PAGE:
Description of original award (Fiscal Year 2022, $164,138)
RSAT 22 Abstract
In 2020, the average daily population of incarcerated individuals was 1,453 and the five-year average was 1,690 (Jan 1, 2016- Dec 31, 2020). Nationally, data shows that 50-75% of incarcerated individuals have a clinical substance abuse diagnosis. Justice-involved individuals have disproportionately high rates of substance use disorders and infectious diseases, including hepatitis C and HIV/AIDS. This disproportionate impact provides an opportunity to integrate treatment and improve outcomes for both substance use disorders and infectious diseases. Therefore, in order to address this comorbidity effectively we must ensure that community health, drug treatment, and criminal justice agencies work together to offer education, screening, counseling, prevention, and treatment programs for HIV/AIDS, hepatitis, and other infectious diseases to offenders returning to the community.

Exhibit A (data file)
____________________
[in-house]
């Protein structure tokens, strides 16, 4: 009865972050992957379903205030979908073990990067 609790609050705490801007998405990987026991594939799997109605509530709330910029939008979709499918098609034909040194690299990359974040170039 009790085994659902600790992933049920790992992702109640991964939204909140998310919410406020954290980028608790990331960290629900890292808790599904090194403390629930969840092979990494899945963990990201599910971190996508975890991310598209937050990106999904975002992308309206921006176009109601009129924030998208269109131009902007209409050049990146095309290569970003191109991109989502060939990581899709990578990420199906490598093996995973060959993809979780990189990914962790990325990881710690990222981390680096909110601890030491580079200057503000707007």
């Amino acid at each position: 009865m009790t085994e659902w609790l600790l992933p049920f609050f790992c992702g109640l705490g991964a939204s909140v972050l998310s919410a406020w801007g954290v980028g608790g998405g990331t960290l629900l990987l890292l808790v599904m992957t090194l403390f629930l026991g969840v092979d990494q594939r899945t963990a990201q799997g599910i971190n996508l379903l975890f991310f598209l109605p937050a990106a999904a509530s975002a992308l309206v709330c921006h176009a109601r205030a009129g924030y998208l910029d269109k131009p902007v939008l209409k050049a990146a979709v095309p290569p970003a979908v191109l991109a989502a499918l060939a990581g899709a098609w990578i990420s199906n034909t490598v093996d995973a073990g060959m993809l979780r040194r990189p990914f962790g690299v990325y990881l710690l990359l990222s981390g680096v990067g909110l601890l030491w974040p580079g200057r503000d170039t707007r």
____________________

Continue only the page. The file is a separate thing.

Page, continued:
Vermont Act 176, directs the Vermont Department of Corrections (VT DOC) to provide access to all three federally approved MAT drugs (currently: Buprenorphine, Methadone, Naltrexone) for all incarcerated individuals who meet diagnostic criteria for OUD, and elect to do so, for as long as medically necessary. Any incarcerated individual nearing release who is not already maintained on MAT and who has an OUD diagnosis will if at all possible and if safe to do so, be inducted prior to release if they so elect. The VT DOC will allocate RSAT funding to support the jail-based program at Chittenden Regional Correctional Facility in Burlington, Vermont. Although this facility is located in the most populous county of the state, it is the only Vermont facility housing incarcerated females, and therefore it serves all areas of the state, the majority of which is rural.